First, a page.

(Opinion) NH’s misunderstood race, ethnicity demographics

Despite being one of the least diverse states, the state’s BIPOC and Hispanic populations are increasing in number
The population profile for New Hampshire is often over simplified. Conversation typically revolves around New Hampshire’s population being predominantly rural, older and white. Recently, we’ve seen this belief reflected in the vote by the Democratic National Committee to move away from New Hampshire and its first-in-the-nation presidential primary because of our lack of diversity and their desire to “ensure that voters of color have a voice in choosing our nominee much earlier in the process and throughout the entire window,” putting New Hampshire second-in-line after South Carolina.

While data supports those generalizations, these opinions lack a general understanding of our local communities and diminish the value in digging deeper and understanding the more complex and nuanced stories that emerge when looking at the almost 1.4 million people who live, work, play and pray in the Granite State.

A newly released brief from the NH Center for Justice and Equity summarizes New Hampshire’s race and ethnicity demographics data. The brief uses data from a variety of resources, including the NH Department of Health and Human Services’ Health Data Portal, NH Office of Strategic Initiatives, Annie E. Casey Foundation’s Kids Count Data Center and the Census Bureau.

Race and ethnicity demographics findings include:

• Just over 10 percent (10.4 percent) of the population in New Hampshire is Black, Indigenous and Persons of Color (BIPOC), according to the census data, collected from 2016 to 2020, and 89.6 percent of the population is white. The percentage of people who are BIPOC increased over 3 percent in the past 10 years.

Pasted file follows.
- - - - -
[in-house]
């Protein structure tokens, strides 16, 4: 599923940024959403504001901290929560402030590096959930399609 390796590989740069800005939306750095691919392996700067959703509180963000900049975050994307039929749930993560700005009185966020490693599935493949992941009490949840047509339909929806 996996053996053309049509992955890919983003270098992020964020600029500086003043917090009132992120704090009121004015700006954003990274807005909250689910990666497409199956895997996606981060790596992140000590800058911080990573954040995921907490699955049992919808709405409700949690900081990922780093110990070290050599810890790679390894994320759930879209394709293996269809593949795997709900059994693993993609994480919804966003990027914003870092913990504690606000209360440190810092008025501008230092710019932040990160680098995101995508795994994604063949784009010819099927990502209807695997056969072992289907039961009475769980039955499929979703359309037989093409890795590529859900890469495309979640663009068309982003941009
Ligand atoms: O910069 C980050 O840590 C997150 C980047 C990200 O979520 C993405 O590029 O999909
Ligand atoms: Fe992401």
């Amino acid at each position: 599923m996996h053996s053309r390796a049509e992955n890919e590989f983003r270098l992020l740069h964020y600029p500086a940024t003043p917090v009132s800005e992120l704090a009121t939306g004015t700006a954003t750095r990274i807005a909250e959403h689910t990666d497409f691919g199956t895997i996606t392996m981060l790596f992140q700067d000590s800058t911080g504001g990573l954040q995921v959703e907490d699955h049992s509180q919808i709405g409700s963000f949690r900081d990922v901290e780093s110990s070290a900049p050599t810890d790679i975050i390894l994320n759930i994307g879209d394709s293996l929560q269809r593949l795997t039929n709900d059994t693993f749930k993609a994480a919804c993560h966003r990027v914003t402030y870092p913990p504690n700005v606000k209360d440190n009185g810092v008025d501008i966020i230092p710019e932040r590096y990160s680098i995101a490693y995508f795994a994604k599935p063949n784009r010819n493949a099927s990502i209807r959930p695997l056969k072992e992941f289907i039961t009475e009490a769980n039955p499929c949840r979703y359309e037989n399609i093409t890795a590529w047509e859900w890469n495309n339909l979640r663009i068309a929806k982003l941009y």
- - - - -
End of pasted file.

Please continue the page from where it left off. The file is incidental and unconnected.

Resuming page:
• Just under 5 percent (4.7 percent) of the population is Hispanic, according to the 2016-2020 estimates, and 95.3 percent of the population is not Hispanic. The percentage of people who are Hispanic increased almost 2 percent in the past 10 years.

The BIPOC and Hispanic populations (approximately 141,000 and 63,000 people, respectively) live all around New Hampshire. For example, 4.5 percent of people in Carroll County and 16.3 percent of people in Hillsborough County are BIPOC. (Image is from the NH Health Data Portal.)

The Census Bureau uses the Diversity Index as a summary measure, which indicates how likely that two random people will be from different racial or ethnic groups. New Hampshire’s Diversity Index has increased over time, from 15 percent in 2010 to 24 percent in 2020; increases in the Diversity Index occurred in every NH county.

The Annie E. Casey Kids Count Data Center reporting of race and ethnicity indicates that the New Hampshire population under 18 is more diverse than the state overall. The Kids Count Data Center provides age-specific estimates that show that children under 18 range from 16 to 18 percent BIPOC or Hispanic (using Census Bureau estimates from 2016-2020).

This data shows that, despite being one of the least diverse states in terms of race and ethnicity demographics, New Hampshire’s BIPOC and Hispanic populations are increasing in number in New Hampshire. Having a state that is welcoming and supportive to people from all backgrounds will allow New Hampshire to stay well, productive and competitive.

Anthony Poore is president of the NH Center for Justice & Equity, Manchester.

Categories: Opinion